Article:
The evolution of Hulu
Meanwhile, Twitter’s pending partnerships with Viacom and Comcast Corporation (NASDAQ:CMCSA) suggest that the company is intent on producing a Hulu-like experience on Twitter. Since Hulu is jointly owned by Comcast Corporation (NASDAQ:CMCSA), News Corp (NASDAQ:NWS). and Disney, Twitter is already more than halfway there, since it already has existing partnerships with two of those companies. Therefore, I believe that Twitter does not intend for its streaming video service to be a competitor to Hulu; rather, it wants to make it an extension of Hulu’s services and business model.
Whereas Hulu users are passive, watching the streaming shows and then possibly commenting afterwards, streaming Twitter video would encourage user engagement via hashtags and scrolling feeds of recent tweets. Similar to its coverage of live sporting events, Twitter could allow viewers to interact with each other while viewing the same show, making online viewing a much less solitary experience. Advertisers could also use hashtags to advertise more products during the show, rather than through the intermittent ads Hulu employs.
Twitter’s push into streaming video also accompanies its expansion into the streaming music business. Twitter is planning to launch a special mobile app that allows users to stream and share music via its site. Unlike higher-bandwidth video, Twitter intends for this music hosting service to be on site. To aid this transition, Twitter recently acquired music discovery service startup We Are Hunted.
This is potentially bad news for Google Inc (NASDAQ:GOOG), which recently acquired Spotify for $4.2 billion to aid its upcoming launch of its subscription-based YouTube Music service. This is even worse news for Pandora Media Inc (NYSE:P), the largest online radio station service, which now stands to be marginalized even further by both Twitter’s and Google Inc (NASDAQ:GOOG)’s music services.
Although Twitter’s current media-based efforts all revolve around live time-sensitive tweets, its newly forged partnerships could upset the balance of the movie streaming market. Considering that Viacom owns Paramount Pictures, and NBCUniversal owns Universal Studios, there is a good chance that these two studios will begin offering streaming movies on Twitter’s mobile app, once it is properly upgraded to accommodate more mobile media. These tactics could disrupt Amazon.com, Inc. (NASDAQ:AMZN) and Netflix, Inc. (NASDAQ:NFLX)’s current efforts to control the streaming media market.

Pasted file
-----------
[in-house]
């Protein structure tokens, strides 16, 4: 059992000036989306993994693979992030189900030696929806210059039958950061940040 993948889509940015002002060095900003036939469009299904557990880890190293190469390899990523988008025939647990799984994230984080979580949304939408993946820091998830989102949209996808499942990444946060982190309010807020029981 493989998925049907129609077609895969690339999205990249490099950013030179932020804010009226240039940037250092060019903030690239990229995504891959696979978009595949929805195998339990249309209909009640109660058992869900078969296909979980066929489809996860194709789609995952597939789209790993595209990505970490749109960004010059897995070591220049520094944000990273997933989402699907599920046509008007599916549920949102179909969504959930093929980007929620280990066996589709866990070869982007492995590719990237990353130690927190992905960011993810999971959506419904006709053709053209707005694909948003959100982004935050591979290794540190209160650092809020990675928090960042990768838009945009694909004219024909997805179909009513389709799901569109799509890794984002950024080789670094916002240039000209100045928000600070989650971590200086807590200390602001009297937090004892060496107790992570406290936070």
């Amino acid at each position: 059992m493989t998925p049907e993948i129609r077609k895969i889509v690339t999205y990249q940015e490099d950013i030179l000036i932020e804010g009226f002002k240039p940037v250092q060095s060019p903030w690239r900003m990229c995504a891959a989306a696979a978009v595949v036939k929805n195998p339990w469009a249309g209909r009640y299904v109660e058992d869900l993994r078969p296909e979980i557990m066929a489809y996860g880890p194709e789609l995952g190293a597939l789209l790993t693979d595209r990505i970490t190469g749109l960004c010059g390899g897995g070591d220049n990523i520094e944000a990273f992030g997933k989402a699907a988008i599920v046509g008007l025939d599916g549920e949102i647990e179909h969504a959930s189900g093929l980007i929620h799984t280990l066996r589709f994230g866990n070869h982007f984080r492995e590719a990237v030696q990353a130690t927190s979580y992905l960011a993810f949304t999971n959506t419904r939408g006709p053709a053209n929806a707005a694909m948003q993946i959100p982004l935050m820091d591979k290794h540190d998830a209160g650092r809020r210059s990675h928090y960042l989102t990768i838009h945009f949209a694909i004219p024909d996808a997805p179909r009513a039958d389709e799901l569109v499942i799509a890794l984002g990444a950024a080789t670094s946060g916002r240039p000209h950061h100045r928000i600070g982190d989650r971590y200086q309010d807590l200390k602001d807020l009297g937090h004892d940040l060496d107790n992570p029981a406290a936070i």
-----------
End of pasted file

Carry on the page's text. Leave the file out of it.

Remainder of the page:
The Foolish Bottom Line
In my opinion, Twitter’s extensive partnerships point to three exciting letters for investors: IPO. A privately traded company usually doesn’t go to such lengths to prove to the public that it can generate revenue with a sustainable business model unless it plans to go public soon.
However, considering the disastrous Facebook Inc (NASDAQ:FB) IPO last year, Twitter obviously wants to take its time and build up a reliable business first. Which brings us to the last question – how much would Twitter, which generated $350 million in annual revenue in 2012, be worth in today’s market?
Twitter’s $800 million round of financing in 2011 valued the company at roughly $8 billion. Therefore, it would make sense that given Twitter’s revenue growth and expansion over the past year, the company could be valued at nearly $10 billion today, about half the size of LinkedIn Corp (NYSE:LNKD).
So what do you think, dear investors? Does Twitter have a viable media and advertising based business model that will allow it to successfully go public in 2013, or is this simply another awful Facebook Inc (NASDAQ:FB) IPO in the making?
The article Will Twitter Become the Next Big Player in Online Media? originally appeared on Fool.com and is written by Leo Sun.
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